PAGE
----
Also: Industry rallies, gets financial break to help stay alive. Were the stark economic realities of the COVID-19-infected year of 2020 put into climatological teams, it might be described thus: “it is a dark, cold day.” Even so, the German travel market will restart and recover. The German tour and travel industry is the most closely watched and measured among all the travel economies of continental Europe, and those who study and analyze it—while certainly not sugar-coating their assessment of the situation—seem to suggest that it might reach pre-COVID-19 levels of activity by 2022.
While 2022 may seem like a distant speck on the horizon—and, by the way, what happened to 2021?—it is less than 18 months off, and much can happen, and should happen to get back to a level of business that was generally expected to be flat anyway. At least, this is the essence of Phocuswright’s latest Germany Travel Market Update.
Looking first at what is left of 2020, the study had this to say: “For the summer season, Phocuswright expects that many of the main destinations will open their borders to receive German tourists. But the downside for tour operators will be limited supply (beds and air tickets) and risk-averse travelers, which will suppress revenue. As a result, domestic travel is expected to see an upswing that might prevent the worst for German hospitality … However, it is primarily leisure hotels and hotels in urban tourist destinations that will reap the benefits. The major transportation mode will be by car, possibly providing the car rental segment some unexpected business.”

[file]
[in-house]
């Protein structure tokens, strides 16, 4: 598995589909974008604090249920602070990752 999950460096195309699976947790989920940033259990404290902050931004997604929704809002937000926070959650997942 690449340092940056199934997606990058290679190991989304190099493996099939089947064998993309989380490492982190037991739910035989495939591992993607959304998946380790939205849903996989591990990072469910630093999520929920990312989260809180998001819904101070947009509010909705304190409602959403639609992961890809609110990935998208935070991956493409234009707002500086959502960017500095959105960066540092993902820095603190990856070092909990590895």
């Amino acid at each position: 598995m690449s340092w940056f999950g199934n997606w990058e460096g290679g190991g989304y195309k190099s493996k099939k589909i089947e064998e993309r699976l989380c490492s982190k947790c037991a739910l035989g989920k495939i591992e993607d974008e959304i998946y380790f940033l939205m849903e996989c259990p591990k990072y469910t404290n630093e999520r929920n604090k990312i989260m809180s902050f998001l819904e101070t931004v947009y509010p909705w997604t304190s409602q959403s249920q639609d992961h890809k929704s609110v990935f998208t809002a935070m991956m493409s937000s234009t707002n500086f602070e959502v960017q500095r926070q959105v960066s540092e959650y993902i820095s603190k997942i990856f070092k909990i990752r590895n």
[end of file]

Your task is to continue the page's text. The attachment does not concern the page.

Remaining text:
Adds the report: “The overall effects of the pandemic are projected to produce a 52 percent decline in total year-over-year gross bookings in 2020 … Many travelers are likely to feel that booking via third parties (OTAs and tour operators) does not provide the security it once did (e.g., problems with cancelations and refunds). As a result, more people will book direct, especially because more detailed information on COVID-19 precautions is available on supplier websites (versus OTAs). This increased reliance on supplier websites will contribute to online penetration, while online supplier-direct bookings grow faster than OTAs. The recovery in gross bookings will be slow and see a slight upward tick in July during the summer holidays. However, 2019 levels will not be reached before 2022.”
Confirming the above was the lead article in the international edition of the authoritative German travel trade public, fvw, which said that “only about half of the German population plans to take a holiday trip this year while 19 percent do not have any plans yet,” according to a representative survey of 2,500 people (aged 14-75) conducted by the Kiel-based market research organization FUR (Forschungsgemeinschaft Urlaub und Reisen/Research Association for Vacation and Travel) for the online travel association VIR (Verband Internet Reisevertrieb.)